Toomas Laarits

Assistant Professor of Finance, NYU Stern


Curriculum Vitae

Stern website

Research interests: asset pricing and financial intermediation.

Working Papers

Precautionary Savings and the Stock-Bond Covariance, February 2022. SSRN. Short slides.

I show that the precautionary savings motive can account for the high-frequency variation in the stock-bond covariance. An increase in the price of risk lowers risky asset prices on account of an increase in risk premia; it lowers bond yields on account of the precautionary savings component. Consequently, times when the price of risk is volatile see a more negative stock-bond covariance. I demonstrate that a model of time-varying price of risk, calibrated to fit equity moments, matches well the evidence regarding both the nominal and real stock-bond covariance, even in the absence of inflation news. Empirically, I show that the stock-bond covariance co-moves with credit spreads and can predict excess returns on corporate bonds and on bond-like stocks. The calibrated model underlines the systematic nature of high-frequency changes in the stock-bond covariance and the first-order effect of risk compensation on safe rates.

Stock Market Stimulus, with Robin Greenwood and Jeff Wurgler. March 2022. SSRN.

We study the stock market effects of the arrival of the three rounds of “stimulus checks” to U.S. taxpayers and the single round of direct payments to Hong Kong citizens. The first two rounds of U.S. checks appear to have increased retail buying and share prices of retail-dominated portfolios. The Hong Kong payments increased overall market turnover and share prices in Hong Kong and mainland Chinese markets, especially in large-cap portfolios. We cannot rule out that these price effects were permanent. The findings raise novel questions about the role of fiscal stimulus in the stock market.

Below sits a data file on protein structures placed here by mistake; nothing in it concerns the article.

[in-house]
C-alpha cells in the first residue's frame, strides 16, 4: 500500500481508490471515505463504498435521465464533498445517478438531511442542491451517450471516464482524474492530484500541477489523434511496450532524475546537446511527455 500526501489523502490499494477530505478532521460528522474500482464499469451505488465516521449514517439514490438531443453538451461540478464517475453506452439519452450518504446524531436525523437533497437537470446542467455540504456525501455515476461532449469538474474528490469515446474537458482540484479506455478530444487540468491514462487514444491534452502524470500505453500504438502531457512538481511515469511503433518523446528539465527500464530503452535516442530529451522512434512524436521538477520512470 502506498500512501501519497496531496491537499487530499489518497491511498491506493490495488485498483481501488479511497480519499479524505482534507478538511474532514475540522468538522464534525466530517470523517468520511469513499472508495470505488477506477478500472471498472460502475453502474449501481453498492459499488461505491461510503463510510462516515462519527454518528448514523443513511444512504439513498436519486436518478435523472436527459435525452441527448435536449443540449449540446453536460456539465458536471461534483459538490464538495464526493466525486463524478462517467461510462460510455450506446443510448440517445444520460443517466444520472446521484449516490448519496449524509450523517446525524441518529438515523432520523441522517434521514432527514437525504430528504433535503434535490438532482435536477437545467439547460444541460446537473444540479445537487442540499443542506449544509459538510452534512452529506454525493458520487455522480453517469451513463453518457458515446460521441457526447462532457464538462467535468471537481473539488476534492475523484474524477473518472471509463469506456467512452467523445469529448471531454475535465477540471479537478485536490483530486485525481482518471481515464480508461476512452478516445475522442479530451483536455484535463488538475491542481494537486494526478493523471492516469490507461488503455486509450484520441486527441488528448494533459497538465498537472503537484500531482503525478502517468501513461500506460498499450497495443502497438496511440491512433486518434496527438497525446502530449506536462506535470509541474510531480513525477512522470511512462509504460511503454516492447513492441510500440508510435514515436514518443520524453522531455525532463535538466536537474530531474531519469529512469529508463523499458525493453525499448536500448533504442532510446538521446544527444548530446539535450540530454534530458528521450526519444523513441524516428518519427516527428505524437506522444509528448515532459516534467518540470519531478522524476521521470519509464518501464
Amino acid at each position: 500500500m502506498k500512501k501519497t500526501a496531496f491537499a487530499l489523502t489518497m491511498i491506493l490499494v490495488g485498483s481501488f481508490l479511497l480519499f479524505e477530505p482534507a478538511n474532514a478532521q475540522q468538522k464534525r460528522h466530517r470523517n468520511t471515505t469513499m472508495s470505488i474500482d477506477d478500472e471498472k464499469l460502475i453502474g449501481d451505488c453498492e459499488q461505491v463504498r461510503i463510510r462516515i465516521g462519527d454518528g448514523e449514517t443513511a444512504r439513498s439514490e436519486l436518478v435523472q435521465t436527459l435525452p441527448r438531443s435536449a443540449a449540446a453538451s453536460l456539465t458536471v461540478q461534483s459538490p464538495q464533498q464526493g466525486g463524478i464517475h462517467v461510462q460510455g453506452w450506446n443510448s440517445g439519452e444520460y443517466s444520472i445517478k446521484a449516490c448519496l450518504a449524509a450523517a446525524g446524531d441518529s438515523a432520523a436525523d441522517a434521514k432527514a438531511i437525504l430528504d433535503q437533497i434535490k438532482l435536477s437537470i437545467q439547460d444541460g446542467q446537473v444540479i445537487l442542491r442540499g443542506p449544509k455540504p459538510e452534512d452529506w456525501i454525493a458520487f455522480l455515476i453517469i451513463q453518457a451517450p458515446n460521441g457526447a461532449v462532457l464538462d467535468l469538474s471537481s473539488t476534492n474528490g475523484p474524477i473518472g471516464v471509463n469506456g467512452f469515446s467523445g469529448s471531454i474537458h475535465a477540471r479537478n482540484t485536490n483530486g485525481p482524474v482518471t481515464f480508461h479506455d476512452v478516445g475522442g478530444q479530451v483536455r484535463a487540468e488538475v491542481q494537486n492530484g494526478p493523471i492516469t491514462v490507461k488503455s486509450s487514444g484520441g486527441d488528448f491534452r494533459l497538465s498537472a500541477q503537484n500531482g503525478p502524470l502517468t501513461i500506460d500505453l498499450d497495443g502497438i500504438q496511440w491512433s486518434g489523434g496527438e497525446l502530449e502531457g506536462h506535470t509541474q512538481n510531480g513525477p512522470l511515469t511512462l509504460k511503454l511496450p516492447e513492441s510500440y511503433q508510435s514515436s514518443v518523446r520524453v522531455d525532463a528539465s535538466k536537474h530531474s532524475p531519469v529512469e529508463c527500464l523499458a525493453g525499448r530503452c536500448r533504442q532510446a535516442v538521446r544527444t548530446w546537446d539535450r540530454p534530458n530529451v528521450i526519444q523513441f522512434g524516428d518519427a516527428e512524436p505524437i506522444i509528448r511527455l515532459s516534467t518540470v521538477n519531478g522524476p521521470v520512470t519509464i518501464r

Pre-Announcement Risk, September 2022. SSRN. AFA 2021 presentation.

I propose and test a new explanation for the pre-FOMC announcement drift puzzle. I show that such a drift arises in a model where investors interpret a given FOMC action based on recent news. If recent news has been good, FOMC announcements are seen as signals about economic conditions; if recent news has been poor, they are seen as signals about the Fed's own policy stance. According to the model, high returns in the run-up to FOMC announcements represent a risk premium associated with the resolution of uncertainty regarding announcement interpretation. Consistent with the model, I demonstrate that the market return pre-announcement predicts the interpretation of Fed action. The model does not require informational leaks or biased beliefs and can account for the timing of returns in anticipation of Fed announcements.

Discounting Market Timing Strategies, November 2021. SSRN. Short slides.